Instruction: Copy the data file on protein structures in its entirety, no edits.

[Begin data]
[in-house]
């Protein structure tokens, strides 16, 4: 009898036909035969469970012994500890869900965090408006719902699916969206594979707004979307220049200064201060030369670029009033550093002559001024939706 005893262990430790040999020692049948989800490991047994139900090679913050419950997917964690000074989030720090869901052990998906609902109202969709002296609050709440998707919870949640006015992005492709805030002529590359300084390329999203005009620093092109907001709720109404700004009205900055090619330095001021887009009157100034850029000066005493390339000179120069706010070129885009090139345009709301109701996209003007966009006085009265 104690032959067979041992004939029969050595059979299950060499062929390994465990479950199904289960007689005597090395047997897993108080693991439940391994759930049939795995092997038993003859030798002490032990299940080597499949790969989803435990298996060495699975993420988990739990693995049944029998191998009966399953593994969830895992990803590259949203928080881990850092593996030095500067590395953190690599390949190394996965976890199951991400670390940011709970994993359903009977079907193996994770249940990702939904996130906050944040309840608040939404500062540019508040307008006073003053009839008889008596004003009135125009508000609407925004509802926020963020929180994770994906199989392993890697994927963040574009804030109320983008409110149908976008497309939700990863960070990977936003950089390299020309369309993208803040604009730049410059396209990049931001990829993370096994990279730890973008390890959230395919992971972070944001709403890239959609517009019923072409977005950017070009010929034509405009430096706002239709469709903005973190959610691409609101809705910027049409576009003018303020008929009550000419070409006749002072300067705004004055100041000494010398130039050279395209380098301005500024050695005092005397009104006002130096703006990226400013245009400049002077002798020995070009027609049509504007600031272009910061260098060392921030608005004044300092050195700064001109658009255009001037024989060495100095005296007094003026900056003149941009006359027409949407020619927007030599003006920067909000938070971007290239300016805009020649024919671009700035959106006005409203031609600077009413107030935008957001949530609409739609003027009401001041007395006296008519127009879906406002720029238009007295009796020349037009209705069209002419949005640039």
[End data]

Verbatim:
[in-house]
């Protein structure tokens, strides 16, 4: 009898036909035969469970012994500890869900965090408006719902699916969206594979707004979307220049200064201060030369670029009033550093002559001024939706 005893262990430790040999020692049948989800490991047994139900090679913050419950997917964690000074989030720090869901052990998906609902109202969709002296609050709440998707919870949640006015992005492709805030002529590359300084390329999203005009620093092109907001709720109404700004009205900055090619330095001021887009009157100034850029000066005493390339000179120069706010070129885009090139345009709301109701996209003007966009006085009265 104690032959067979041992004939029969050595059979299950060499062929390994465990479950199904289960007689005597090395047997897993108080693991439940391994759930049939795995092997038993003859030798002490032990299940080597499949790969989803435990298996060495699975993420988990739990693995049944029998191998009966399953593994969830895992990803590259949203928080881990850092593996030095500067590395953190690599390949190394996965976890199951991400670390940011709970994993359903009977079907193996994770249940990702939904996130906050944040309840608040939404500062540019508040307008006073003053009839008889008596004003009135125009508000609407925004509802926020963020929180994770994906199989392993890697994927963040574009804030109320983008409110149908976008497309939700990863960070990977936003950089390299020309369309993208803040604009730049410059396209990049931001990829993370096994990279730890973008390890959230395919992971972070944001709403890239959609517009019923072409977005950017070009010929034509405009430096706002239709469709903005973190959610691409609101809705910027049409576009003018303020008929009550000419070409006749002072300067705004004055100041000494010398130039050279395209380098301005500024050695005092005397009104006002130096703006990226400013245009400049002077002798020995070009027609049509504007600031272009910061260098060392921030608005004044300092050195700064001109658009255009001037024989060495100095005296007094003026900056003149941009006359027409949407020619927007030599003006920067909000938070971007290239300016805009020649024919671009700035959106006005409203031609600077009413107030935008957001949530609409739609003027009401001041007395006296008519127009879906406002720029238009007295009796020349037009209705069209002419949005640039």